Gov. Abbott on Ohio State Rampage: 'I Predicted' Attack Like This Would Happen
Texas Gov. Greg Abbott appeared on "Fox & Friends" this morning in the aftermath of Monday's attack on the campus of Ohio State University, which left 11 people injured.
Abdul Razak Ali Artan, a Somali-born student at Ohio State, allegedly drove his car over a curb into a group of bystanders and then began stabbing people with a butcher knife. He was shot dead by a campus police officer, according to authorities.
Police are investigating whether the incident was an act of terrorism.
"It was this very issue that caused me as the governor of Texas to withdraw Texas from the refugee relocation process," Abbott said. "I predicted this was going to happen."
Abbott said Artan, who was a legal permanent resident of the U.S., entered the country as a refugee through Dallas. He also mentioned another potential attack involving his state earlier this year when authorities arrested a suspect accused of plotting to blow up a mall in Houston.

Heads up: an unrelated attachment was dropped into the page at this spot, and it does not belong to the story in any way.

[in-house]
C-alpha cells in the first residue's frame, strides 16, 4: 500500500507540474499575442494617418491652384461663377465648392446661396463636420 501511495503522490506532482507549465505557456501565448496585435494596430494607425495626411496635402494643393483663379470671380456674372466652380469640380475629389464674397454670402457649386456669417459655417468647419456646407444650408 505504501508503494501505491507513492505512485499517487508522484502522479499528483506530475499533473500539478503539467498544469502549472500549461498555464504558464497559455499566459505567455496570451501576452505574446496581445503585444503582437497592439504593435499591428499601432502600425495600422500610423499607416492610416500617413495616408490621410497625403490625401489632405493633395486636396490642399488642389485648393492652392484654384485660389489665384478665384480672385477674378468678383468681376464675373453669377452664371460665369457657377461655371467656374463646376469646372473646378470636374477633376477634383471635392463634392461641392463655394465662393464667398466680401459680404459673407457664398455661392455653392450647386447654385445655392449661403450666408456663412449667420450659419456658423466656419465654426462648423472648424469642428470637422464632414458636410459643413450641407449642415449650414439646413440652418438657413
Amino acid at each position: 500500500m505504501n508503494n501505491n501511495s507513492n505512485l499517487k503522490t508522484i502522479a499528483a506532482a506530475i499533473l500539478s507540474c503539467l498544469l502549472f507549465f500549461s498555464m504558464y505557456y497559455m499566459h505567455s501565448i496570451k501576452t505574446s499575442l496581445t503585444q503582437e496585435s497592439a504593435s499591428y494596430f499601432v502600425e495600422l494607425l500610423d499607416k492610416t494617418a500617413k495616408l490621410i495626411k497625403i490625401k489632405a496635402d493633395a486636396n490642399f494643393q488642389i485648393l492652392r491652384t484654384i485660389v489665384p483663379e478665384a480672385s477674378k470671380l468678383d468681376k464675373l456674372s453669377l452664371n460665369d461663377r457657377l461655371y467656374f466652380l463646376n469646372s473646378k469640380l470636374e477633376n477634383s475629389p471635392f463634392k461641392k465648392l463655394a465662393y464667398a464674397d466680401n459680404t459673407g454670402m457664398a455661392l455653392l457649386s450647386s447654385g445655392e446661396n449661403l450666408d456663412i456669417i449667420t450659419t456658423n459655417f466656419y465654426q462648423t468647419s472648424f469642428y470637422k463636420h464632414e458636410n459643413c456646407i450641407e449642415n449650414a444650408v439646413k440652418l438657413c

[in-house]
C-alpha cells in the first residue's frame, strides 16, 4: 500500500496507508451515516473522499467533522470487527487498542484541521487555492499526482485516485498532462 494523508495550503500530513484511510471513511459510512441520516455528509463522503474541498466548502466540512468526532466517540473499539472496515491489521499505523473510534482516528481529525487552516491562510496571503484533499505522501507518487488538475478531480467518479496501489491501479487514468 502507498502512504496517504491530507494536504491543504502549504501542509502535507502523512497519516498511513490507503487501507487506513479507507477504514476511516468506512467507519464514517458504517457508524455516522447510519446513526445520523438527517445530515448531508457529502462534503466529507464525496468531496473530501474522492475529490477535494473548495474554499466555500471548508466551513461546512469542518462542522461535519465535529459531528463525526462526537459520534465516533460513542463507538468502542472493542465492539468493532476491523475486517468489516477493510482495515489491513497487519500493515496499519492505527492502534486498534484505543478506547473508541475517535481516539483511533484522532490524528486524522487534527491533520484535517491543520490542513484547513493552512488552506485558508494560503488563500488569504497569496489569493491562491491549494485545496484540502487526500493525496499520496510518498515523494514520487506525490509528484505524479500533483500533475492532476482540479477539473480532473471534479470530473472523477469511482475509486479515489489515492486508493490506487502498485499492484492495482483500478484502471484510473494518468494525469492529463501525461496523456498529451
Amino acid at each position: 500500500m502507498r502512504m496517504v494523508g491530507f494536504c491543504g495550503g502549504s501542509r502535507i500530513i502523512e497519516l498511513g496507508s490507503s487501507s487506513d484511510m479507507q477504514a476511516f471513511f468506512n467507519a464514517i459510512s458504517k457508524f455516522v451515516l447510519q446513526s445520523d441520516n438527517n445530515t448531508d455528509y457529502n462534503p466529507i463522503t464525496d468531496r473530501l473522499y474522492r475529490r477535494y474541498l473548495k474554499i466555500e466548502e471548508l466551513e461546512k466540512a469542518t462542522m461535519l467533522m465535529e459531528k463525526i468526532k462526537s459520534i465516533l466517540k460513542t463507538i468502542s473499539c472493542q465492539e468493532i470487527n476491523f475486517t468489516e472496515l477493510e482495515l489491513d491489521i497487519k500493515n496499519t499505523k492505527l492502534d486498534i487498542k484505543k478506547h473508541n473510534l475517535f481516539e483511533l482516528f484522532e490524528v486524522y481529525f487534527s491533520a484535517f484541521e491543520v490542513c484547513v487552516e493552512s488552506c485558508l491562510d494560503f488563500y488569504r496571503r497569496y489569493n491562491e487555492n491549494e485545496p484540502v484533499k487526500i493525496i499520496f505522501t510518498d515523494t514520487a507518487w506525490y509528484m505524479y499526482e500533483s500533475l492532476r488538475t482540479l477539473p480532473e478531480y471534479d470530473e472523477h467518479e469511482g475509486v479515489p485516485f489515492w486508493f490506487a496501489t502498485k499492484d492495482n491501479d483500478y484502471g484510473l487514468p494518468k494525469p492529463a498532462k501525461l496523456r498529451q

"Because I knew that refugees were coming in from terrorist-based countries posing problems like this, I could not be an accomplice to importing terrorism into the United States of America ... The predictability is that when refugees come in from terrorist-based nations, there's a higher probability something like this could happen," Abbott said.
Abbott then discussed his position to ban sanctuary cities, which are cities that have adopted policies to protect undocumented immigrants solely for violating federal immigration laws.
President-elect Donald Trump has condemned sanctuary cities, while President Barack Obama has been a supporter. Abbott said Texas has withheld funds to cities declaring themselves to be sanctuary cities.
"With President Obama, it's been like us governors pushing a big boulder up a steep hill," Abbott said. "Now we're on a level playing field where we have a president who believes in enforcing the rule of law in this country, so our job is going to be easier. However, we know the states are able to act more quickly than the federal government, so we're still going to move post haste to get this law passed."
The issue of the status of sanctuary cities will be ruled upon at Texas' next legislative session, according to Abbott.
Watch the interview above.